While setting up an enterprise may not be in the cards this Father’s Day, perhaps a glass of lemonade, paired with a Chocolove Orange Peel in Dark Chocolate will be.

    Happy Father’s Day.

  • Happy Mother's Day

    In my childhood, one of our family traditions was cooking breakfast for our mother on Mother’s Day.  Even though I really didn't have the skills to cook, I was still given permission to try. It was exciting for all of us kids, as a team, to make a breakfast for our mom. We would each make a part of her breakfast and serve it on a tray along with coffee, cream, and sugar.

    Mother's DayLater in the day, we would give our mother some flowers (usually picked locally), a handmade card, and a box of chocolates. In retrospect, the chocolates were not that special. But, we all hovered around while Mom opened the box of chocolates and surveyed them. We waited as patiently for her to pick one for herself and then hand out one chocolate for each of us.

    Over the years, as a child and a young man, I regularly helped my mother in the kitchen and in the process learned about cooking, tasting, and the joy of making food for others. One of my favorite things to make were chocolate chip cookies, because I got to sneak chocolate chips and eat cookie dough as I worked. I place Mother’s Day, and many years of cooking with my mother, at the top of formative experiences that helped shape my ability to create and run a chocolate company.

    This Mother's Day, I hope you involve your children in cooking something for Mom. I am sure she will be quite happy, especially if there is a hand-picked bunch of flowers, a hand-made card,  and a Chocolove bar.

  • Bite The Ears Off, Right?

    When faced with a chocolate bunny, after admiring its sheen and calculating that enough people have seen it and it is likely not to look or taste so great a week from now, ya bite the ears off.

    We are making chocolate bunnies in the factory today just for fun and for employees. I had to taste as it is my main job—the keeper of the taste. I must admit to a certain child-like demeanor that overcomes me: a giggly-like feeling as I approach the bunny. And when those ears snap and that chocolate is in my mouth I am taken back to my childhood.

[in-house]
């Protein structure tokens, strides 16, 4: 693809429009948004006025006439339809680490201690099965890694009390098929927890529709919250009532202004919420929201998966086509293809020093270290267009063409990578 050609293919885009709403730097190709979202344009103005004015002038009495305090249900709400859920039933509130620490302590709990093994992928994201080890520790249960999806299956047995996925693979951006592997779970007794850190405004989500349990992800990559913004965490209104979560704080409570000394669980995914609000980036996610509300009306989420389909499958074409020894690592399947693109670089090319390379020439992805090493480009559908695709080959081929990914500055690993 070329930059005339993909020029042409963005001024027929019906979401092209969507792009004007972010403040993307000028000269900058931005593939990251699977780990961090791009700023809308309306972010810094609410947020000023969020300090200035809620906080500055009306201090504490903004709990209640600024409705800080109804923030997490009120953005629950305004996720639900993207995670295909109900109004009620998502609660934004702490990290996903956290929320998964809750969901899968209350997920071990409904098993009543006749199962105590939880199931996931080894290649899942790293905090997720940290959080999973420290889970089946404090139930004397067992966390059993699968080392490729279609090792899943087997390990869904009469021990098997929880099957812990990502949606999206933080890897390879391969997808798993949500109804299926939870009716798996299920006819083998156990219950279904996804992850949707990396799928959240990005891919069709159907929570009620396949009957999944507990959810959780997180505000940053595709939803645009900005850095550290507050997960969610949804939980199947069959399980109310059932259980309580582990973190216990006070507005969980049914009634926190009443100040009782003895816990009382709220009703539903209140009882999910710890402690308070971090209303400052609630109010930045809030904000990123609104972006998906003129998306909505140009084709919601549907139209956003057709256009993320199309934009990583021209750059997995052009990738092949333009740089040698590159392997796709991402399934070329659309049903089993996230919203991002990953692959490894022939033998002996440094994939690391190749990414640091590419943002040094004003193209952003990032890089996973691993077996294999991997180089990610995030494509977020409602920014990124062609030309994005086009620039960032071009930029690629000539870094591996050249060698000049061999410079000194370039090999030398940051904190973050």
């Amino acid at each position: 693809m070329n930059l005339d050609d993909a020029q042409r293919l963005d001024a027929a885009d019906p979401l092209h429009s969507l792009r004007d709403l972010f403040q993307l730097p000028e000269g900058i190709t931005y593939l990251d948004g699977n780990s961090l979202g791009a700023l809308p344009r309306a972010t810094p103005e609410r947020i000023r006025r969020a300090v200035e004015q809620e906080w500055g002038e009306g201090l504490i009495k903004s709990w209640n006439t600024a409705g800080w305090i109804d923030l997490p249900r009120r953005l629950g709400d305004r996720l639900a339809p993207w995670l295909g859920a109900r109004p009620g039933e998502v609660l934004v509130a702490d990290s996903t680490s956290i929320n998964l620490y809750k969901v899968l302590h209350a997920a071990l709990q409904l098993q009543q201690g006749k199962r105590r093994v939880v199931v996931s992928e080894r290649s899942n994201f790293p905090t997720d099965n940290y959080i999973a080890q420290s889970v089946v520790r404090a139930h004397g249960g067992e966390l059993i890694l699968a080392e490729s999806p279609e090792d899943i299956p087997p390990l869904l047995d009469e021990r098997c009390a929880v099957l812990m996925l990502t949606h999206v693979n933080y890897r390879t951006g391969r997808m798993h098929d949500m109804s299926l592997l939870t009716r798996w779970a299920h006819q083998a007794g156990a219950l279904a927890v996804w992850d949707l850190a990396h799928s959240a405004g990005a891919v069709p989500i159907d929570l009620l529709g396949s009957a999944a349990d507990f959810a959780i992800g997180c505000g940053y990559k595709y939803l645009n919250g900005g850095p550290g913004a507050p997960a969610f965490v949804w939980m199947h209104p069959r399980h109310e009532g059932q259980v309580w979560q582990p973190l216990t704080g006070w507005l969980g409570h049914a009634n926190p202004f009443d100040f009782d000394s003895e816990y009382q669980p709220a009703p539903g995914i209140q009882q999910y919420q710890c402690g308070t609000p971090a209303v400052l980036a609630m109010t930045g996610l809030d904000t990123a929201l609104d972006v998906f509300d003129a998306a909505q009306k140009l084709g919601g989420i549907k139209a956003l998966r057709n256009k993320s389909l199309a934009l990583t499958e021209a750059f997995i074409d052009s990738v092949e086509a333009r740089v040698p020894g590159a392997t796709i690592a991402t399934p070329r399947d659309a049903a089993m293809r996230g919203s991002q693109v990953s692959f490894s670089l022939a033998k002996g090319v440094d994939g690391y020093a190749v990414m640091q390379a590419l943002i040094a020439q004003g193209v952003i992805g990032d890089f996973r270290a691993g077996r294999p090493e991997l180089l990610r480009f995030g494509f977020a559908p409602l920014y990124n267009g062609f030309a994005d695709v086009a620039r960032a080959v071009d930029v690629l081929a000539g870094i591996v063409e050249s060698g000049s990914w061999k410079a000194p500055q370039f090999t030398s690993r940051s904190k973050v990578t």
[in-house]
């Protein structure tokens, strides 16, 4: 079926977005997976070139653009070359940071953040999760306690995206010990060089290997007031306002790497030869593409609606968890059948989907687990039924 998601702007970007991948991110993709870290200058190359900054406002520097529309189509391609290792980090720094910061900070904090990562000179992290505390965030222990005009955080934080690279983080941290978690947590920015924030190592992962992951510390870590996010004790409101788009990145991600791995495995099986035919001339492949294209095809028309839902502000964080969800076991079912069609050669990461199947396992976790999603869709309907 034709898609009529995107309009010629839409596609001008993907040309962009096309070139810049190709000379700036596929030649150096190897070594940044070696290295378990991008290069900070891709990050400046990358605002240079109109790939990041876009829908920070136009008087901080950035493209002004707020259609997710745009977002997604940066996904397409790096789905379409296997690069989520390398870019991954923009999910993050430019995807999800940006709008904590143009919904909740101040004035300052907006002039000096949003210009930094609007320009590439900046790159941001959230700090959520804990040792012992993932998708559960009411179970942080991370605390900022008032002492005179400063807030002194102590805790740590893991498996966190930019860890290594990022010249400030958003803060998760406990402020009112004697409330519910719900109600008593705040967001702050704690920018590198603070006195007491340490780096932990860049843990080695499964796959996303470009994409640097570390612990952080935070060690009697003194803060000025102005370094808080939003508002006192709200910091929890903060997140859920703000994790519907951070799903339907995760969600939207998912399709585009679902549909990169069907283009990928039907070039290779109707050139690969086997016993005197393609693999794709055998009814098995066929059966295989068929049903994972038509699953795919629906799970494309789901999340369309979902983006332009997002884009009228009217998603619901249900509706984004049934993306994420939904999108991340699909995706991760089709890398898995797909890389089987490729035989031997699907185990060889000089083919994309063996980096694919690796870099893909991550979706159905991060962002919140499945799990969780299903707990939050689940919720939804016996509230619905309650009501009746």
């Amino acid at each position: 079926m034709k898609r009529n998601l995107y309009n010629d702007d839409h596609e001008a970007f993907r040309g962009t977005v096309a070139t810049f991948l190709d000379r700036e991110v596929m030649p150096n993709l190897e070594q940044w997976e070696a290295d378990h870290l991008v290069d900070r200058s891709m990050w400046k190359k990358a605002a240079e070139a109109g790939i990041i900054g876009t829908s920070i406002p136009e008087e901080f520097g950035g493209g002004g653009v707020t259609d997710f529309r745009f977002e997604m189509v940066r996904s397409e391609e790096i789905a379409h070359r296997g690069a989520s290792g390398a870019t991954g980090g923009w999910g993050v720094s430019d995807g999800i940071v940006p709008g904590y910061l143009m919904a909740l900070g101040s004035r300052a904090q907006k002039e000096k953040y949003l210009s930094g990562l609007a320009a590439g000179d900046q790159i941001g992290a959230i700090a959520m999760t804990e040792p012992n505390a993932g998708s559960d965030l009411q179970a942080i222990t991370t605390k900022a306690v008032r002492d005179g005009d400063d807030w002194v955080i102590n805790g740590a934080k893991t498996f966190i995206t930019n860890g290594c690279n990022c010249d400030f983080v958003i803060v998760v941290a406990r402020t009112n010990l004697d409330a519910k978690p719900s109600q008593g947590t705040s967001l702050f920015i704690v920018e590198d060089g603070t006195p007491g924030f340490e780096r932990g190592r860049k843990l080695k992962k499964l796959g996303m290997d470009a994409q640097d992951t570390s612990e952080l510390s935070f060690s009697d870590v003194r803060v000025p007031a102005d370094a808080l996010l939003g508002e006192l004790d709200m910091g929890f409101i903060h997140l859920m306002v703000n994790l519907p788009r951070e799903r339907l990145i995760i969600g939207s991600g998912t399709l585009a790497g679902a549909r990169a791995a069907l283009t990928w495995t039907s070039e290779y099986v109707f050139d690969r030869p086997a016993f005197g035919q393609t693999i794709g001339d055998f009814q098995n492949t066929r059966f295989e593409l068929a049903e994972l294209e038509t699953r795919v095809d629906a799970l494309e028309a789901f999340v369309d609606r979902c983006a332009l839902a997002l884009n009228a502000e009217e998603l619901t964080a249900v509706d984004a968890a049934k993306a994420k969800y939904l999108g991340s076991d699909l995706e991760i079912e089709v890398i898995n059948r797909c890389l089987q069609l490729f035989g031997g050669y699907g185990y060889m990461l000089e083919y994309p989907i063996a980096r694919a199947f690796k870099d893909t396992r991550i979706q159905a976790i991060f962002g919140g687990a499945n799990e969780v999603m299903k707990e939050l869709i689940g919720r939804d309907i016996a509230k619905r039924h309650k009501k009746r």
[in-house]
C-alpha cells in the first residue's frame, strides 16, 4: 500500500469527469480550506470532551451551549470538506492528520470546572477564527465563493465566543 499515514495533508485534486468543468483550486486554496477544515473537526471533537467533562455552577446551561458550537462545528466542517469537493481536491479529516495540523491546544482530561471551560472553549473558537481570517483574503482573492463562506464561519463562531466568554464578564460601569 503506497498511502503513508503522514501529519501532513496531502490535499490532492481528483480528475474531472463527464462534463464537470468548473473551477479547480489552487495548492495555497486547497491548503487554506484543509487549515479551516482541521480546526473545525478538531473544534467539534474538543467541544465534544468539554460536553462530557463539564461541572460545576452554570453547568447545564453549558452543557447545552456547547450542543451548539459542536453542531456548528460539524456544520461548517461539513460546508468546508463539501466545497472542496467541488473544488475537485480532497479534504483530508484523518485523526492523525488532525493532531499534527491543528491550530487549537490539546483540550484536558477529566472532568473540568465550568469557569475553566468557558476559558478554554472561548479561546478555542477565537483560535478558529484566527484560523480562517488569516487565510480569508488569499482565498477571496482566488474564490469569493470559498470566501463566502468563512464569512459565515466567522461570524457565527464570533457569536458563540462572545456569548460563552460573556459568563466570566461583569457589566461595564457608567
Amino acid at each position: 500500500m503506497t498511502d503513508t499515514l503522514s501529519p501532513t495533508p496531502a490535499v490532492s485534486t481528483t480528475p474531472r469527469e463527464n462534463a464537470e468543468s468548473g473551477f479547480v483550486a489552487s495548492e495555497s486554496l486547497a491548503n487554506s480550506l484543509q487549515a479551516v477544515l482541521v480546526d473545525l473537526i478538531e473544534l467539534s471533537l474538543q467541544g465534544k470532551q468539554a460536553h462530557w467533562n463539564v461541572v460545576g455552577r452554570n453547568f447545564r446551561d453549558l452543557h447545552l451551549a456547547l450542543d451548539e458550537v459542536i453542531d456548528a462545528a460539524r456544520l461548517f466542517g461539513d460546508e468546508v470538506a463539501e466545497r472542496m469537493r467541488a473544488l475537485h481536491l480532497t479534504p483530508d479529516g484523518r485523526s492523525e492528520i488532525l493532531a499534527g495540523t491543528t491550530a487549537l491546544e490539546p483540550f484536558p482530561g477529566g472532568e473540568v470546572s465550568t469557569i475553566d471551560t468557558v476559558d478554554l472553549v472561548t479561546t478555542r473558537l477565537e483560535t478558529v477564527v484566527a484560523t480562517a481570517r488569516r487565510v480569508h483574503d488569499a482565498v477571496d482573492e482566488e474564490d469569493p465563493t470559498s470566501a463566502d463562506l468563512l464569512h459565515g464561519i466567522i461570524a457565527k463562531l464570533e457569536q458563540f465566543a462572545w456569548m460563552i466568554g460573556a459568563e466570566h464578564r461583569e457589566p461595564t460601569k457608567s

When I was boy, we celebrated Easter and everyone had a basket filled with various candies and of course the pièce de résistance was the large chocolate bunny. Picture the seven Easter baskets on the dining room table Easter morning. They were not there the night before so it was quite a sight. Of course we kids were up at the crack of dawn, but could only eat a couple jelly beans before church and the bunny had to wait.

    One year, my older brother, who would often get started first, commented that his bunny tasted bitter. And like some extended version of the Life cereal “Mikey Likes It” commercial mixed with "Goldilocks and the Three Bears," we five kids circled the table and variously tasted our bunnies and watched each other as we did. And yes, they were all bitter and not the usual milk chocolate.

    We convened and discussed the pros and cons of asking my mom about this. My mom informed us that it was not bad chocolate, but it was, in fact, dark chocolate. She commented with a slight resignation (coming from having bought the bunnies and staying up late to create such a wonderful Easter display) that she liked dark chocolate and if we ate it we would acquire a taste for it. Hmm... I thought to myself. I guess I could eat it because an acquired taste sounded like a good thing to have.

    My brothers and sisters were locked in solidarity and disdain for the dark and so, one by one, I traded away my marshmallow bunnies, my jelly beans, and my small chocolates to amass a basket full of dark chocolate bunnies—albeit with some bite marks. My mother did not see the trading floor but had some comment on all the bunnies in my basket at the end of the trading day. I recall thinking that if I ate enough I would like it quicker and I ate so much chocolate that I experienced a mild euphoria and a sense of well being. Later on when I started Chocolove, I reflected on the formative moments in my life and eating an entire dark chocolate bunny and feeling good afterwards was certainly one.

    Easter is Sunday, April 16th and even though Chocolove does not sell chocolate bunnies, we do make a large assortment of chocolate bars in a variety of Easter-like colors. I think an assortment of Chocolove mini bars make a great addition to an Easter basket, and our Dark Chocolate Covered Salted Almonds make great small chocolate "eggs".

    Happy Easter from Chocolove.